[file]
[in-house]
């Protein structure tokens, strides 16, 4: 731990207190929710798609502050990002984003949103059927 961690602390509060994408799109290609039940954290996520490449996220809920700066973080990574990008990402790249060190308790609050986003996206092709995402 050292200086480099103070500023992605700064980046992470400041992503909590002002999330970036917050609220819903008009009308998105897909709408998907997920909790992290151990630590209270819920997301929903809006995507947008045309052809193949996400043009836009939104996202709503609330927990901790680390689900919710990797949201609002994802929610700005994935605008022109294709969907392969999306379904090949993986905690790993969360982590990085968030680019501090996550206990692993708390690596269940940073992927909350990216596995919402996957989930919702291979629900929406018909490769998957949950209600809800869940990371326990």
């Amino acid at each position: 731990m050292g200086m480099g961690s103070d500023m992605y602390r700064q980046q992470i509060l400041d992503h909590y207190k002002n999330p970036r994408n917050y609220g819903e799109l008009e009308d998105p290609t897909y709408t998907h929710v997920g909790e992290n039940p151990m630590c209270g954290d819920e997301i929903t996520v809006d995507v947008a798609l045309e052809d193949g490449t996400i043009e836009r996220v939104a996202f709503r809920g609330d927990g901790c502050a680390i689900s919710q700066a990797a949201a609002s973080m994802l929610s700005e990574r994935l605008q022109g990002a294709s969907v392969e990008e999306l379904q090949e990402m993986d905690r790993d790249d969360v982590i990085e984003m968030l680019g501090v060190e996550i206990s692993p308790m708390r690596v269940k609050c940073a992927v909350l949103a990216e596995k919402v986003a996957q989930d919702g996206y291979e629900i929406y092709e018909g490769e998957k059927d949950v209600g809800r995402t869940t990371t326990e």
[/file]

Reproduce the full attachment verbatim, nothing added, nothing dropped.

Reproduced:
[in-house]
């Protein structure tokens, strides 16, 4: 731990207190929710798609502050990002984003949103059927 961690602390509060994408799109290609039940954290996520490449996220809920700066973080990574990008990402790249060190308790609050986003996206092709995402 050292200086480099103070500023992605700064980046992470400041992503909590002002999330970036917050609220819903008009009308998105897909709408998907997920909790992290151990630590209270819920997301929903809006995507947008045309052809193949996400043009836009939104996202709503609330927990901790680390689900919710990797949201609002994802929610700005994935605008022109294709969907392969999306379904090949993986905690790993969360982590990085968030680019501090996550206990692993708390690596269940940073992927909350990216596995919402996957989930919702291979629900929406018909490769998957949950209600809800869940990371326990």
């Amino acid at each position: 731990m050292g200086m480099g961690s103070d500023m992605y602390r700064q980046q992470i509060l400041d992503h909590y207190k002002n999330p970036r994408n917050y609220g819903e799109l008009e009308d998105p290609t897909y709408t998907h929710v997920g909790e992290n039940p151990m630590c209270g954290d819920e997301i929903t996520v809006d995507v947008a798609l045309e052809d193949g490449t996400i043009e836009r996220v939104a996202f709503r809920g609330d927990g901790c502050a680390i689900s919710q700066a990797a949201a609002s973080m994802l929610s700005e990574r994935l605008q022109g990002a294709s969907v392969e990008e999306l379904q090949e990402m993986d905690r790993d790249d969360v982590i990085e984003m968030l680019g501090v060190e996550i206990s692993p308790m708390r690596v269940k609050c940073a992927v909350l949103a990216e596995k919402v986003a996957q989930d919702g996206y291979e629900i929406y092709e018909g490769e998957k059927d949950v209600g809800r995402t869940t990371t326990e």